LaCrosse Leaders See Promise of New ‘Green’ Jobs With Targeted Investment in Renewable Energy

Increasing investment in the "green" economy could produce tens of thousands of new Wisconsin manufacturing jobs in the coming years. That was the consensus of more than 60 people who attended a town hall Tuesday night hosted by USW, and sponsored by BGA, along with former Vice President Al Gore's We Campaign.

June 25, 2008

Business, Labor, Environmental Leaders Say Climate Change Challenge Poses Opportunity for Jobs, Energy Independence at Local Town Hall Meeting

La Crosse, Wisc. – Increasing investment in the “green” economy could produce tens of thousands of new Wisconsin manufacturing jobs in the coming years, presenting enormous opportunity to combat climate change while improving a lagging economy and setting our nation on the road to energy independence.

That was the consensus of more than 60 people who attended a town hall Tuesday night hosted by the United Steelworkers, and sponsored by the BlueGreen Alliance along with former Vice President Al Gore’s We Campaign. The meeting was one of 13 held nationwide this month to highlight opportunities for high-paying domestic jobs in renewable energy, clean technology, and “green” manufacturing while discussing environmental and economic risks associated with accelerating climate change.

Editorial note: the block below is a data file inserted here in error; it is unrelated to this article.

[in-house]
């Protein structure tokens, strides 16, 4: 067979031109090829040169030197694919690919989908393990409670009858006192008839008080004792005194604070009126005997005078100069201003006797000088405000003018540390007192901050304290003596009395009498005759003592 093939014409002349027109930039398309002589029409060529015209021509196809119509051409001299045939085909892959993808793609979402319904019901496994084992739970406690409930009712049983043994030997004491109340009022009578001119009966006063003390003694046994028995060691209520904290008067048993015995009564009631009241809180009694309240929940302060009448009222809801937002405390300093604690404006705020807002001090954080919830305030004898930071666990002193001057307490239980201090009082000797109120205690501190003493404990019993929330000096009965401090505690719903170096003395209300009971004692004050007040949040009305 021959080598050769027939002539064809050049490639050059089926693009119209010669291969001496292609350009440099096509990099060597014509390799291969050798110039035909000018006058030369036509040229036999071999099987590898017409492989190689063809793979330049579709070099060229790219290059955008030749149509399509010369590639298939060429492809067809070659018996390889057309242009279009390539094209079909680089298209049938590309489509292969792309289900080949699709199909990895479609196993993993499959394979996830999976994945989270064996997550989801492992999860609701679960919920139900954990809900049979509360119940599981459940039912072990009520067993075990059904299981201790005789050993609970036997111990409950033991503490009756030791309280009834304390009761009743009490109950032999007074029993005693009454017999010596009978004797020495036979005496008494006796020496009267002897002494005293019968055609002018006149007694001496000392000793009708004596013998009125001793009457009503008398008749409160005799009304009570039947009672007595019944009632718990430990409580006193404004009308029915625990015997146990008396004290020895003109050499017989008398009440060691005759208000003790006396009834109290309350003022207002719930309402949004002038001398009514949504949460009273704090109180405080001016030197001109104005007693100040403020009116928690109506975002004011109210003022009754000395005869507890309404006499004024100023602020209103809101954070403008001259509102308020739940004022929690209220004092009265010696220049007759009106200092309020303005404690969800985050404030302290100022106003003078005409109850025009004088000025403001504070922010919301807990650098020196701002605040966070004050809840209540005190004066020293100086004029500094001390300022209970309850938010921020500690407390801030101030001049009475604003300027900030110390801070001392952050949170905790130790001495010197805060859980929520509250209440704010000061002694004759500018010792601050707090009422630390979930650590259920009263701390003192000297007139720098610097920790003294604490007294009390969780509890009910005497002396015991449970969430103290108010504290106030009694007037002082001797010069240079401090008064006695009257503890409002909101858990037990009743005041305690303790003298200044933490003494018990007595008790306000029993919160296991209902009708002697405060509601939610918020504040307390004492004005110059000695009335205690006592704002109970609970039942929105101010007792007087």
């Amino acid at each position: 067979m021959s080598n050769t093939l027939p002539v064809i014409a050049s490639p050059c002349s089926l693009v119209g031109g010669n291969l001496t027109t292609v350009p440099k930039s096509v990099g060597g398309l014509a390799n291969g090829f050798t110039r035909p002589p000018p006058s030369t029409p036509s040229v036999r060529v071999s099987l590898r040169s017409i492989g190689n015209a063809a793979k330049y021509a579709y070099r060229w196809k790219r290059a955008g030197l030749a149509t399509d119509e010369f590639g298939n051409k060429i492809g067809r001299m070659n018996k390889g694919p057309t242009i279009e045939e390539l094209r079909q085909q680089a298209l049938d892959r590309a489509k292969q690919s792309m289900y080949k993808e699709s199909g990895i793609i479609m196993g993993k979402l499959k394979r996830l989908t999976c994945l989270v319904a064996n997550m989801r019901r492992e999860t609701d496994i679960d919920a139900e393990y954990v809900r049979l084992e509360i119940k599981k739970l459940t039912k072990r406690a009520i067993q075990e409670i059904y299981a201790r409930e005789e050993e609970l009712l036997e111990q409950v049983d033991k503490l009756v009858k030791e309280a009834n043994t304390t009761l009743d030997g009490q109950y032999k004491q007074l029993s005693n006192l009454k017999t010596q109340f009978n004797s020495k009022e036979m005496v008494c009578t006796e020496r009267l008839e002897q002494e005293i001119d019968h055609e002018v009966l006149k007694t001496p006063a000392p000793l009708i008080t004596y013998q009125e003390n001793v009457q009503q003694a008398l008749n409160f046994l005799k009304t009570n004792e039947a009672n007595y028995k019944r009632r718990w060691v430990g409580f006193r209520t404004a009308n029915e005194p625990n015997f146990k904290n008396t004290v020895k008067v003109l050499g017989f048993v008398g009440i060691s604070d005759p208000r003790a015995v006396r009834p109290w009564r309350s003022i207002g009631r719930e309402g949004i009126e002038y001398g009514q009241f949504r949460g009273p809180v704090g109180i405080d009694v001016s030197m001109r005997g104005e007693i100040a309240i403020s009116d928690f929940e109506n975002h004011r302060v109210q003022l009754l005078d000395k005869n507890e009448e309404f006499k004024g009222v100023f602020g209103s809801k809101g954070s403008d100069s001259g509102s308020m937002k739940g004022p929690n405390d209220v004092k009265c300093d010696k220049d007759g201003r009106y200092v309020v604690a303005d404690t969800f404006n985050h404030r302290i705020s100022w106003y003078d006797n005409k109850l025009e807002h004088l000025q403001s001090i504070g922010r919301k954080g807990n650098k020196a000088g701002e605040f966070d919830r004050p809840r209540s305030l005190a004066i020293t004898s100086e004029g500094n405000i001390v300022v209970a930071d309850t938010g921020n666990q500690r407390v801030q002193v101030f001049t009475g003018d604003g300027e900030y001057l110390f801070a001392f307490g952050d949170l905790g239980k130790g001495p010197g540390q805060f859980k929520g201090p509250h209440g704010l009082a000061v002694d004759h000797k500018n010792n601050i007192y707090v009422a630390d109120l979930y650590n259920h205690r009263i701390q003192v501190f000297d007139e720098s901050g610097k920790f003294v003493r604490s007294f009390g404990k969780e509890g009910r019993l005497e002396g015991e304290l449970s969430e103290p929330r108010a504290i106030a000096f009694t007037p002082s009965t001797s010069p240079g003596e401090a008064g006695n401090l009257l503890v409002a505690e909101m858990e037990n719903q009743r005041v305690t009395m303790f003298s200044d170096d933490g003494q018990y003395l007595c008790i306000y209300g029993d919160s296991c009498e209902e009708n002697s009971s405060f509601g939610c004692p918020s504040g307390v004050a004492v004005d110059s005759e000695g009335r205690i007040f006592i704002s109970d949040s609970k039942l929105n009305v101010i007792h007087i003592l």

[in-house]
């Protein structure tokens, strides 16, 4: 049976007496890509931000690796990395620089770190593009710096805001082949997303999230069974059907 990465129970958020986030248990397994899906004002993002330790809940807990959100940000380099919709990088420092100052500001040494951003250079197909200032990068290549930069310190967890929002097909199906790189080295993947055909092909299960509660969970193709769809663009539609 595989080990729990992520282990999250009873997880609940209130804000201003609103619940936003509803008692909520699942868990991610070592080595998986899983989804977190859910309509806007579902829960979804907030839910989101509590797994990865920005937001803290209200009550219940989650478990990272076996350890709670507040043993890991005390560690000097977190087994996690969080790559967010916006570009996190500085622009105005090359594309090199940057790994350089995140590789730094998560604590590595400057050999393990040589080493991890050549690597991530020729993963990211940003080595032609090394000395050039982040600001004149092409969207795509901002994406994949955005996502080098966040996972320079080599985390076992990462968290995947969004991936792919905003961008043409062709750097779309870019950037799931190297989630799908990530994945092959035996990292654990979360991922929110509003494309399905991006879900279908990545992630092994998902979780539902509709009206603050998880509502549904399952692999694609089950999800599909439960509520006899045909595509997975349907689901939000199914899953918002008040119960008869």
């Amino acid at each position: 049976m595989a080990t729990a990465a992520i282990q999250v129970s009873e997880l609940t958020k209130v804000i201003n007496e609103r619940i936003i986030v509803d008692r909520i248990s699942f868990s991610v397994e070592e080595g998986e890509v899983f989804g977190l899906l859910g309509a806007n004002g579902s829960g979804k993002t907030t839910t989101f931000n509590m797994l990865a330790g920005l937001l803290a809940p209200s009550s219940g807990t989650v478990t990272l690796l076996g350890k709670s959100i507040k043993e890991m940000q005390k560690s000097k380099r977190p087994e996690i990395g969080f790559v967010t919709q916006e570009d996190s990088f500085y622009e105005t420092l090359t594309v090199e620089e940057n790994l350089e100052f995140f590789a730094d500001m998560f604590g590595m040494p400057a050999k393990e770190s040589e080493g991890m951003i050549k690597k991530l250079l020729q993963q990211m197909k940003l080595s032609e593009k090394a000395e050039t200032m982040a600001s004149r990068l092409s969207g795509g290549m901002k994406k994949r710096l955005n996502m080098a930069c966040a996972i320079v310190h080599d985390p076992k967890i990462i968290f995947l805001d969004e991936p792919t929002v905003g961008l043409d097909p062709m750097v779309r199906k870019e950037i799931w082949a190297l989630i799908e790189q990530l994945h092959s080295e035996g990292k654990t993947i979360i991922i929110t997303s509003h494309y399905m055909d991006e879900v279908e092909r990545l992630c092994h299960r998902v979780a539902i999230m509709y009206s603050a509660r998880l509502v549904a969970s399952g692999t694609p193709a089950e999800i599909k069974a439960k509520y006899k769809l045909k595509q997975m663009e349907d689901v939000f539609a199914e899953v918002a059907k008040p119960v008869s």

“We are looking towards a future – a very near future – in which good, high paying American jobs will be created with the onset of a green economy,” said Leo W. Gerard, International President of the United Steelworkers. “Developing, manufacturing, installing and maintaining new technologies to fuel our homes and businesses will create a whole new industry that will translate into millions of new jobs.”

The BlueGreen Alliance, a partnership between the United Steelworkers and the Sierra Club, is working with the We Campaign and the Alliance for Climate Protection to raise awareness about the global climate crisis and to encourage their members to advocate solutions that promote economic prosperity.

There are more than 1,300 firms in Wisconsin currently active in the industrial sectors that could supply parts to meet the demand to deliver a 15-percent reduction in global warming emissions. In Wisconsin, approximately 35,000 new jobs in Wind, Solar, Geothermal, and Biomass energy could be created by adding 18,500 MW of renewable projects each of the next ten years. This means new jobs for skilled trades, including electricians, steamfitters, plumbers, and sheet-metal workers.

“With a struggling economy and record-high energy prices, we have to think strategically about how to move our country toward energy independence, improve the economy, at the same time find solutions to the global climate crisis,” said David Foster, executive director of the BlueGreen Alliance. “By investing in the growth of industries that create good green jobs, we can accomplish all of these goals at once.”

For more information, logon to www.wecansolveit.org/steelworkers.

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